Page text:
Colorful (2010)

  • Year: 2010
  • Released: 21 Aug 2010
  • Country: Japan
  • Adwords: 3 wins & 4 nominations
  • IMDb:
  • Rotten Tomatoes:
  • Metacritics:
  • Available in: 720p, 1080p,
  • Language: Japanese
  • MPA Rating: TV-14
  • Genre: Animation, Drama, Fantasy
  • Runtime: 126 min
  • Writer: Eto Mori, Miho Maruo
  • Director: Keiichi Hara
  • Cast: Kumiko Asô, Chris Ayres, Greg Ayres
  • Keywords: suicide, based on novel or book, slice of life, adult animation, school life, rebirth,

Colorful Storyline

Upon reaching the train station to death, a dejected soul is informed that he is ‘lucky’ and will have another chance at life though he does not want it. He is placed in the body of a 14-year-old boy named Makoto Kobayashi, who has just committed suicide by an overdose of pills. Watched over by a neutral spirit named Purapura in the form of a little boy, the soul must figure out what his greatest sin and mistake in his former life was before his six-month time limit in Makoto’s body runs out. He also has a number of other lesser duties he must complete, such as understanding what led Makoto to commit suicide in the first place and learning how to enjoy his second chance at life. He finds Makoto did not like his family and he greatly dislikes them for the same reasons. He is contemptuous of his father who is an underdog at work, forced to work lots of unpaid overtime. Despite her efforts, he hates his mother who had an affair with a dance instructor, something his father seems to be oblivious of. His older brother Mitsuru has given up on him because he is too moody and has no friends at school or anywhere else. He discovers that a girl (Hiroka) he fancies sells sex to older men so she can have the clothes and things she wants. Shoko is a weird girl from Makoto’s class who becomes suspicious of his unusual behavior so he tries to stay away from her. After he gets mugged and beaten up by some delinquents, Shoko comes to visit Makoto at his house, but he scares her off. In one of their subsequent encounters Purapura explains that Makoto will really die this time after his six months expire. However, when he befriends Saotome, a boy in his class who accepts outcasts such as him and treats them as equals, Makoto sees the joy in life for the first time. They spend some time together and they even begin studying for their high school entrance exam, something for which neither of them had any ambition before. Knowing that his brother will never get accepted to a public high school due to his failing grades and lack of interest, Mitsuru announces that he will postpone his college entrance exams in order to allow his parents to save some money so they can send Makoto to a private school. Makoto refuses and tells his parents and brother that he has already chosen Tamegawa High (a public school he and Saotome agreed on earlier). An aggravated Mitsuru is unable to comprehend his unwillingness to accept his family’s help and asks him if he enjoys tormenting his own family. Makoto breaks in tears and says that he just wanted to go to the same school his only friend is going to apply which leads to his parents accepting his wish. With his deadline reaching its end, Makoto meets with Purapura for one last time. He announces that he has found out what his former life’s mistake was. He reveals that the soul was Makoto to begin with and that the mistake was his suicide. Purapura tells him that he will keep on living, but that he will also erase his memories of Purapura and the spirit world in order to make Makoto not think that he has any more chances. Before wiping his memories, Purapura advises him to live a colorful life.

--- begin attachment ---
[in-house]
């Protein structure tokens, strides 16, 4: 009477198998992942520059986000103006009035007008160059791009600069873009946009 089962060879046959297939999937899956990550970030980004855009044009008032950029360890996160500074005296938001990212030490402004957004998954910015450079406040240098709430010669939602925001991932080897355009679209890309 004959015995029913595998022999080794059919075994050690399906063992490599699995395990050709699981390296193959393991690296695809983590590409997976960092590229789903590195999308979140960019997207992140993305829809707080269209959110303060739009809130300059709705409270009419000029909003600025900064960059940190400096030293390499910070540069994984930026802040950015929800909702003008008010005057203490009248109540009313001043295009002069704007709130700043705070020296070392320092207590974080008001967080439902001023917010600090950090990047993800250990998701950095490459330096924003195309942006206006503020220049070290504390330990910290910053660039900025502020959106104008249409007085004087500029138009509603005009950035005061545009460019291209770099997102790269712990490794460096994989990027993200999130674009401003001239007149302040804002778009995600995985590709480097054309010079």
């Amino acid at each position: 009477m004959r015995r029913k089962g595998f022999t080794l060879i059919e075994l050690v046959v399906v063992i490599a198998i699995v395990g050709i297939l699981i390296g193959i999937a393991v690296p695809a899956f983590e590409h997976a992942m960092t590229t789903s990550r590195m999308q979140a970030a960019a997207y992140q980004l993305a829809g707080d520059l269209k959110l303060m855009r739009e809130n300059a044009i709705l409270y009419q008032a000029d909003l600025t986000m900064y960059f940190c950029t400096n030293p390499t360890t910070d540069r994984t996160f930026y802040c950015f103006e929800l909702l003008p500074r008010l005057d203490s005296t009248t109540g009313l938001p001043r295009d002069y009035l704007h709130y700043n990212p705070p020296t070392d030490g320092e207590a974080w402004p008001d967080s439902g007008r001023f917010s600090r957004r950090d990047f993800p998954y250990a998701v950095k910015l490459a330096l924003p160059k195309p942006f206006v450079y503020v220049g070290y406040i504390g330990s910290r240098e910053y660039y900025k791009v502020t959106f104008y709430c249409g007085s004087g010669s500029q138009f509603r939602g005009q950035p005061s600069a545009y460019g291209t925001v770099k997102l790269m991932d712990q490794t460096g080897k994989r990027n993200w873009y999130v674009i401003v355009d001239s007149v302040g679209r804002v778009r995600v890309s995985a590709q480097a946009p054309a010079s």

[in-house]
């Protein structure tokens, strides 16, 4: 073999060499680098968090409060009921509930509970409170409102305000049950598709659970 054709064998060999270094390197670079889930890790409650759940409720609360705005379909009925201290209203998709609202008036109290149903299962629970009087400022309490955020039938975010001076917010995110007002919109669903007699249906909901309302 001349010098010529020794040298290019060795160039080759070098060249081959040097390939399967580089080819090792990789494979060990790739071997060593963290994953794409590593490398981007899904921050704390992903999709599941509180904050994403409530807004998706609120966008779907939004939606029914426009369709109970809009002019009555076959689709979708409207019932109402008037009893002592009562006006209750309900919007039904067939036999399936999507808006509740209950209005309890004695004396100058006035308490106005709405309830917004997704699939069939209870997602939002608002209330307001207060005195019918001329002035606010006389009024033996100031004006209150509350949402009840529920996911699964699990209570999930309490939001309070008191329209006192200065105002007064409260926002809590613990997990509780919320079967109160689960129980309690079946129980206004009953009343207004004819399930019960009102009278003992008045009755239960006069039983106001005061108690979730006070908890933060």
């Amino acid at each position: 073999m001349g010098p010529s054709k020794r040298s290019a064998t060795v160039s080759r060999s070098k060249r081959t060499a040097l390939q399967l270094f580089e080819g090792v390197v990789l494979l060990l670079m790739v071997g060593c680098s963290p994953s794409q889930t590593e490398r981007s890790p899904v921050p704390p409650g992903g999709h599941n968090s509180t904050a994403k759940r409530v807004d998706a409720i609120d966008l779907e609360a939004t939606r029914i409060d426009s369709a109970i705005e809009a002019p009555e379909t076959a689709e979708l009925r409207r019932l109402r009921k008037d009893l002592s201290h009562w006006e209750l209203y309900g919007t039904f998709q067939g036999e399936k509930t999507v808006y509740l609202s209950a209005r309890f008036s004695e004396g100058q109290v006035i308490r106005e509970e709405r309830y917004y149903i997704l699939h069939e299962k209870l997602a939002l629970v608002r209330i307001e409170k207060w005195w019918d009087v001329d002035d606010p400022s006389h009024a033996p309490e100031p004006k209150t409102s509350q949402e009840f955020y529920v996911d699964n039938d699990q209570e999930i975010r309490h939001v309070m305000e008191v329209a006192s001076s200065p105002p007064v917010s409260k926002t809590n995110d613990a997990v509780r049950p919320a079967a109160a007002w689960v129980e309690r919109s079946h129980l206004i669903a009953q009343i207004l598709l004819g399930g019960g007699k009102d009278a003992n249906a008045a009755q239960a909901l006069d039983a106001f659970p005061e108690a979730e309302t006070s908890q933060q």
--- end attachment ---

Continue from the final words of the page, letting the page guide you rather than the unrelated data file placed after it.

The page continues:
Colorful Photos

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Colorful Movie Reviews

An unsentimental and imaginative look at youth issues

Considering their target audience, youth issues tend to be a major theme in manga and anime. The animated format moreover tends to give creators rather more freedom to experiment with fantasy elements that can explore deeper underlying issues. Directed by veteran animator, Keiichi Hara, COLORFUL for example manages to touch on an important subject with a message that is perhaps rather more difficult to reach a younger audience through conventional live-action drama. That subject is teenage suicide.